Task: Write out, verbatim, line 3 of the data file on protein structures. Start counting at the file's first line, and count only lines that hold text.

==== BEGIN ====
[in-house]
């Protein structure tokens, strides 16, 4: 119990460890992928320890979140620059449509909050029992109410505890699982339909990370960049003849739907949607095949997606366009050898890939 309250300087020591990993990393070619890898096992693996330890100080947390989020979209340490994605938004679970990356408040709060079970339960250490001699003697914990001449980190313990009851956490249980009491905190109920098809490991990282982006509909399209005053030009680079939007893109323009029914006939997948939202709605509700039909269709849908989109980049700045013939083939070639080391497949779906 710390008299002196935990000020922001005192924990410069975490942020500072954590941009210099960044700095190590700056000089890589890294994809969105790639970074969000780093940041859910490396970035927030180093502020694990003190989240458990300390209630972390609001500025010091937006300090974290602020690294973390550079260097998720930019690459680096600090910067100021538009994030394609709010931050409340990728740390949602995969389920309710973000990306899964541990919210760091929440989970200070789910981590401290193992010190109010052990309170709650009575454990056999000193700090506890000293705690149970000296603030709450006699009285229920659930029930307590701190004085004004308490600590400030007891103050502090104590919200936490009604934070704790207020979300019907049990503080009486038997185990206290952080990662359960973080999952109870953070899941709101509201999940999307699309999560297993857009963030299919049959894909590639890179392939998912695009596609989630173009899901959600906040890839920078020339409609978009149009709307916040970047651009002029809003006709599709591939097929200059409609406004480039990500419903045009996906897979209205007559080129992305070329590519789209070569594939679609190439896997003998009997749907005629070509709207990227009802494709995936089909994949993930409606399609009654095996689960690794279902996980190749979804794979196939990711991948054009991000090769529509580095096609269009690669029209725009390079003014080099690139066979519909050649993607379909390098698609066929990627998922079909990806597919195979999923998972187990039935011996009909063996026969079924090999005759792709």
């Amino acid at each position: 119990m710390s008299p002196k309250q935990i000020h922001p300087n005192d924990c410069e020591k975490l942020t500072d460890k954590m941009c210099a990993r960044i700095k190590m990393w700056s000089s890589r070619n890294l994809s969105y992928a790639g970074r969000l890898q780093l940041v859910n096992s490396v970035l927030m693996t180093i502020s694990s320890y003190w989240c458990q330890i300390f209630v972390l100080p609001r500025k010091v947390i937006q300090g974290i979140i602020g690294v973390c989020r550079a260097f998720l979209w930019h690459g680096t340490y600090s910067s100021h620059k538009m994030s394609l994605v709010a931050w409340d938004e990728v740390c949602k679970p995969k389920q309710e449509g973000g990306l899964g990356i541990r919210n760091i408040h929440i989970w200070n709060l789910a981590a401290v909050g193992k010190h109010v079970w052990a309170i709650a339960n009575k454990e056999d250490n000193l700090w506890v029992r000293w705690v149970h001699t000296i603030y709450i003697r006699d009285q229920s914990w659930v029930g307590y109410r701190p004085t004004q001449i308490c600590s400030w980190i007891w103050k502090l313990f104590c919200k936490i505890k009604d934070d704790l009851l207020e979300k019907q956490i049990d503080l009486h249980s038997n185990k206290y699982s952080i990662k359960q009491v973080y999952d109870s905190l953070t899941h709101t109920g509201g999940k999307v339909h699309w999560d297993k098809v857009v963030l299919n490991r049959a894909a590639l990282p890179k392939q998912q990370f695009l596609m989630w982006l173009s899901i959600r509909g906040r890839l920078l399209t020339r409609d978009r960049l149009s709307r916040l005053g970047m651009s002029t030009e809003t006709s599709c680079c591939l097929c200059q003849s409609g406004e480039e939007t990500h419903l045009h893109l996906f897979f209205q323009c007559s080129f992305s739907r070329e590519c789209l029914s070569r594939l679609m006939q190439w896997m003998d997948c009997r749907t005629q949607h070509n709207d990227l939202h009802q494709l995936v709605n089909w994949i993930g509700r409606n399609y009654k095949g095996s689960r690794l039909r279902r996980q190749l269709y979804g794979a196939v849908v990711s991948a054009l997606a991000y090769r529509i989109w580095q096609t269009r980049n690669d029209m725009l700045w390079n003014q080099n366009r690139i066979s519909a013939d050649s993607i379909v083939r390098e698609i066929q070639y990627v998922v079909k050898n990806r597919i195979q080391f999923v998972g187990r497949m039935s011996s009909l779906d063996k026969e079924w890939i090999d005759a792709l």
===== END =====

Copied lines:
């Amino acid at each position: 119990m710390s008299p002196k309250q935990i000020h922001p300087n005192d924990c410069e020591k975490l942020t500072d460890k954590m941009c210099a990993r960044i700095k190590m990393w700056s000089s890589r070619n890294l994809s969105y992928a790639g970074r969000l890898q780093l940041v859910n096992s490396v970035l927030m693996t180093i502020s694990s320890y003190w989240c458990q330890i300390f209630v972390l100080p609001r500025k010091v947390i937006q300090g974290i979140i602020g690294v973390c989020r550079a260097f998720l979209w930019h690459g680096t340490y600090s910067s100021h620059k538009m994030s394609l994605v709010a931050w409340d938004e990728v740390c949602k679970p995969k389920q309710e449509g973000g990306l899964g990356i541990r919210n760091i408040h929440i989970w200070n709060l789910a981590a401290v909050g193992k010190h109010v079970w052990a309170i709650a339960n009575k454990e056999d250490n000193l700090w506890v029992r000293w705690v149970h001699t000296i603030y709450i003697r006699d009285q229920s914990w659930v029930g307590y109410r701190p004085t004004q001449i308490c600590s400030w980190i007891w103050k502090l313990f104590c919200k936490i505890k009604d934070d704790l009851l207020e979300k019907q956490i049990d503080l009486h249980s038997n185990k206290y699982s952080i990662k359960q009491v973080y999952d109870s905190l953070t899941h709101t109920g509201g999940k999307v339909h699309w999560d297993k098809v857009v963030l299919n490991r049959a894909a590639l990282p890179k392939q998912q990370f695009l596609m989630w982006l173009s899901i959600r509909g906040r890839l920078l399209t020339r409609d978009r960049l149009s709307r916040l005053g970047m651009s002029t030009e809003t006709s599709c680079c591939l097929c200059q003849s409609g406004e480039e939007t990500h419903l045009h893109l996906f897979f209205q323009c007559s080129f992305s739907r070329e590519c789209l029914s070569r594939l679609m006939q190439w896997m003998d997948c009997r749907t005629q949607h070509n709207d990227l939202h009802q494709l995936v709605n089909w994949i993930g509700r409606n399609y009654k095949g095996s689960r690794l039909r279902r996980q190749l269709y979804g794979a196939v849908v990711s991948a054009l997606a991000y090769r529509i989109w580095q096609t269009r980049n690669d029209m725009l700045w390079n003014q080099n366009r690139i066979s519909a013939d050649s993607i379909v083939r390098e698609i066929q070639y990627v998922v079909k050898n990806r597919i195979q080391f999923v998972g187990r497949m039935s011996s009909l779906d063996k026969e079924w890939i090999d005759a792709l």